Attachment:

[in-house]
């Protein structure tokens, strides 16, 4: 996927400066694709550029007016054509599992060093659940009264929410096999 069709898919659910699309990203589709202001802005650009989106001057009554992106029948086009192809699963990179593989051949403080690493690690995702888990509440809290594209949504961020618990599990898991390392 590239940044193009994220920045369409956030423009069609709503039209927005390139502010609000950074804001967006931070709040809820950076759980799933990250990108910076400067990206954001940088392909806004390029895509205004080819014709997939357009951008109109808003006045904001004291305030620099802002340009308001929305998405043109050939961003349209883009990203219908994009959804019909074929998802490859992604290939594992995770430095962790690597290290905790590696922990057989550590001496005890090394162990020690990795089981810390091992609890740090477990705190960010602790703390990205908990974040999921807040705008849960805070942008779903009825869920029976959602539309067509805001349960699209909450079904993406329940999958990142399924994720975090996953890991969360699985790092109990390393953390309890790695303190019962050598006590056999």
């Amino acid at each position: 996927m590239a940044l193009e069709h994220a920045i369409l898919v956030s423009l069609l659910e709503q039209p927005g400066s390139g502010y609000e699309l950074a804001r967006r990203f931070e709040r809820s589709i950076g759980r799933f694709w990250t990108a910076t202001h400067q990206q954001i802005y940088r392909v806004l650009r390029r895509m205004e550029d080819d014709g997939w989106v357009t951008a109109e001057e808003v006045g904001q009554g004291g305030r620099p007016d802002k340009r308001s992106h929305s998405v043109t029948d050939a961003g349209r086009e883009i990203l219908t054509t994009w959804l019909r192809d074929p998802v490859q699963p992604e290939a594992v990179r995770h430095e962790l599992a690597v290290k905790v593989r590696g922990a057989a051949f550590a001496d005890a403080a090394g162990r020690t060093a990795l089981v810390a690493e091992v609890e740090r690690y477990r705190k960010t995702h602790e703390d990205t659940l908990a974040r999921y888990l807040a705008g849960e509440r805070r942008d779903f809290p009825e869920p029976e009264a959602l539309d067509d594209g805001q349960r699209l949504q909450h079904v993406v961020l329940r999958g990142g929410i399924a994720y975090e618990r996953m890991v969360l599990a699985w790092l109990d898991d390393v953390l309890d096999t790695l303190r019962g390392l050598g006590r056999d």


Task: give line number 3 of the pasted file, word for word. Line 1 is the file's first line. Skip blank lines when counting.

């Amino acid at each position: 996927m590239a940044l193009e069709h994220a920045i369409l898919v956030s423009l069609l659910e709503q039209p927005g400066s390139g502010y609000e699309l950074a804001r967006r990203f931070e709040r809820s589709i950076g759980r799933f694709w990250t990108a910076t202001h400067q990206q954001i802005y940088r392909v806004l650009r390029r895509m205004e550029d080819d014709g997939w989106v357009t951008a109109e001057e808003v006045g904001q009554g004291g305030r620099p007016d802002k340009r308001s992106h929305s998405v043109t029948d050939a961003g349209r086009e883009i990203l219908t054509t994009w959804l019909r192809d074929p998802v490859q699963p992604e290939a594992v990179r995770h430095e962790l599992a690597v290290k905790v593989r590696g922990a057989a051949f550590a001496d005890a403080a090394g162990r020690t060093a990795l089981v810390a690493e091992v609890e740090r690690y477990r705190k960010t995702h602790e703390d990205t659940l908990a974040r999921y888990l807040a705008g849960e509440r805070r942008d779903f809290p009825e869920p029976e009264a959602l539309d067509d594209g805001q349960r699209l949504q909450h079904v993406v961020l329940r999958g990142g929410i399924a994720y975090e618990r996953m890991v969360l599990a699985w790092l109990d898991d390393v953390l309890d096999t790695l303190r019962g390392l050598g006590r056999d």